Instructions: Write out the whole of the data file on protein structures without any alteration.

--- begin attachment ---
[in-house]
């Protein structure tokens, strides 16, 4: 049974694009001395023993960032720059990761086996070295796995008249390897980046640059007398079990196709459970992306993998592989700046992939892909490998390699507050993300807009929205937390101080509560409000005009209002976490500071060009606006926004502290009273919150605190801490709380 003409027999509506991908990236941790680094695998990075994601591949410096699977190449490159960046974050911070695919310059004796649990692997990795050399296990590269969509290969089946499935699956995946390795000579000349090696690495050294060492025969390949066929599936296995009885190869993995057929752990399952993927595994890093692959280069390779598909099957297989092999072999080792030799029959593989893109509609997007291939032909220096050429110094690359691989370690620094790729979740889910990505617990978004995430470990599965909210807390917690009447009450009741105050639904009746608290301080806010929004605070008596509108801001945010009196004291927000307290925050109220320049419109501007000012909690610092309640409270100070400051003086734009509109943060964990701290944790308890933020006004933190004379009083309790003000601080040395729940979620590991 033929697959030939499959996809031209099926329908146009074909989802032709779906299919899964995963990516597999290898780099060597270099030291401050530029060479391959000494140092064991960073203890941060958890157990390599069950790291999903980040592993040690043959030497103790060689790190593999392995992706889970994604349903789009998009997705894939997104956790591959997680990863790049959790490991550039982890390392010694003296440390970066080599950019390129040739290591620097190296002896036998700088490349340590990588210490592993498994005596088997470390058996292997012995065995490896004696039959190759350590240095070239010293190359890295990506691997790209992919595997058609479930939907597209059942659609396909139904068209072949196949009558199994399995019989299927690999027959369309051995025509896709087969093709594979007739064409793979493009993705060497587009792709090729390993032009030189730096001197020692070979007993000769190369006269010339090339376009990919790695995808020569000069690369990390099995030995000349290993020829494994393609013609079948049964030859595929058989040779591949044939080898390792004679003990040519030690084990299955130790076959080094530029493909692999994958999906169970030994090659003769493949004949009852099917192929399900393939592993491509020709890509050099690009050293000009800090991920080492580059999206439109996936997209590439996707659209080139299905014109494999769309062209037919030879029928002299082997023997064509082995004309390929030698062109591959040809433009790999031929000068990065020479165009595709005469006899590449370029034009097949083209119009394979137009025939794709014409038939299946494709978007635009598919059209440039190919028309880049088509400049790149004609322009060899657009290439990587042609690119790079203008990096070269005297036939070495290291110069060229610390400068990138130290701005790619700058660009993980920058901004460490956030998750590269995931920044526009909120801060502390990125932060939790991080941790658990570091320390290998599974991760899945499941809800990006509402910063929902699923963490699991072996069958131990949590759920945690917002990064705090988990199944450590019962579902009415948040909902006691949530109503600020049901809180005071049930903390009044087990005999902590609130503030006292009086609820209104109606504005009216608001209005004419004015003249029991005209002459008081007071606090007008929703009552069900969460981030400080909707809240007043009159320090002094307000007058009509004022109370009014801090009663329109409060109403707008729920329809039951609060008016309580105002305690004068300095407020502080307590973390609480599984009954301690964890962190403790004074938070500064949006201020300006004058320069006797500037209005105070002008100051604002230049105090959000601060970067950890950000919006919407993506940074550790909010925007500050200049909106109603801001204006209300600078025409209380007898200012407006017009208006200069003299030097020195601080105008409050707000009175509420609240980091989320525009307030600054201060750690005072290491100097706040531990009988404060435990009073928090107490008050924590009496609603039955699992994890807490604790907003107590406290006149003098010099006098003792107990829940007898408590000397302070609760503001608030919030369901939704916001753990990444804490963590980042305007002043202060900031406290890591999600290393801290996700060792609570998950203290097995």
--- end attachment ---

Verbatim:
[in-house]
């Protein structure tokens, strides 16, 4: 049974694009001395023993960032720059990761086996070295796995008249390897980046640059007398079990196709459970992306993998592989700046992939892909490998390699507050993300807009929205937390101080509560409000005009209002976490500071060009606006926004502290009273919150605190801490709380 003409027999509506991908990236941790680094695998990075994601591949410096699977190449490159960046974050911070695919310059004796649990692997990795050399296990590269969509290969089946499935699956995946390795000579000349090696690495050294060492025969390949066929599936296995009885190869993995057929752990399952993927595994890093692959280069390779598909099957297989092999072999080792030799029959593989893109509609997007291939032909220096050429110094690359691989370690620094790729979740889910990505617990978004995430470990599965909210807390917690009447009450009741105050639904009746608290301080806010929004605070008596509108801001945010009196004291927000307290925050109220320049419109501007000012909690610092309640409270100070400051003086734009509109943060964990701290944790308890933020006004933190004379009083309790003000601080040395729940979620590991 033929697959030939499959996809031209099926329908146009074909989802032709779906299919899964995963990516597999290898780099060597270099030291401050530029060479391959000494140092064991960073203890941060958890157990390599069950790291999903980040592993040690043959030497103790060689790190593999392995992706889970994604349903789009998009997705894939997104956790591959997680990863790049959790490991550039982890390392010694003296440390970066080599950019390129040739290591620097190296002896036998700088490349340590990588210490592993498994005596088997470390058996292997012995065995490896004696039959190759350590240095070239010293190359890295990506691997790209992919595997058609479930939907597209059942659609396909139904068209072949196949009558199994399995019989299927690999027959369309051995025509896709087969093709594979007739064409793979493009993705060497587009792709090729390993032009030189730096001197020692070979007993000769190369006269010339090339376009990919790695995808020569000069690369990390099995030995000349290993020829494994393609013609079948049964030859595929058989040779591949044939080898390792004679003990040519030690084990299955130790076959080094530029493909692999994958999906169970030994090659003769493949004949009852099917192929399900393939592993491509020709890509050099690009050293000009800090991920080492580059999206439109996936997209590439996707659209080139299905014109494999769309062209037919030879029928002299082997023997064509082995004309390929030698062109591959040809433009790999031929000068990065020479165009595709005469006899590449370029034009097949083209119009394979137009025939794709014409038939299946494709978007635009598919059209440039190919028309880049088509400049790149004609322009060899657009290439990587042609690119790079203008990096070269005297036939070495290291110069060229610390400068990138130290701005790619700058660009993980920058901004460490956030998750590269995931920044526009909120801060502390990125932060939790991080941790658990570091320390290998599974991760899945499941809800990006509402910063929902699923963490699991072996069958131990949590759920945690917002990064705090988990199944450590019962579902009415948040909902006691949530109503600020049901809180005071049930903390009044087990005999902590609130503030006292009086609820209104109606504005009216608001209005004419004015003249029991005209002459008081007071606090007008929703009552069900969460981030400080909707809240007043009159320090002094307000007058009509004022109370009014801090009663329109409060109403707008729920329809039951609060008016309580105002305690004068300095407020502080307590973390609480599984009954301690964890962190403790004074938070500064949006201020300006004058320069006797500037209005105070002008100051604002230049105090959000601060970067950890950000919006919407993506940074550790909010925007500050200049909106109603801001204006209300600078025409209380007898200012407006017009208006200069003299030097020195601080105008409050707000009175509420609240980091989320525009307030600054201060750690005072290491100097706040531990009988404060435990009073928090107490008050924590009496609603039955699992994890807490604790907003107590406290006149003098010099006098003792107990829940007898408590000397302070609760503001608030919030369901939704916001753990990444804490963590980042305007002043202060900031406290890591999600290393801290996700060792609570998950203290097995």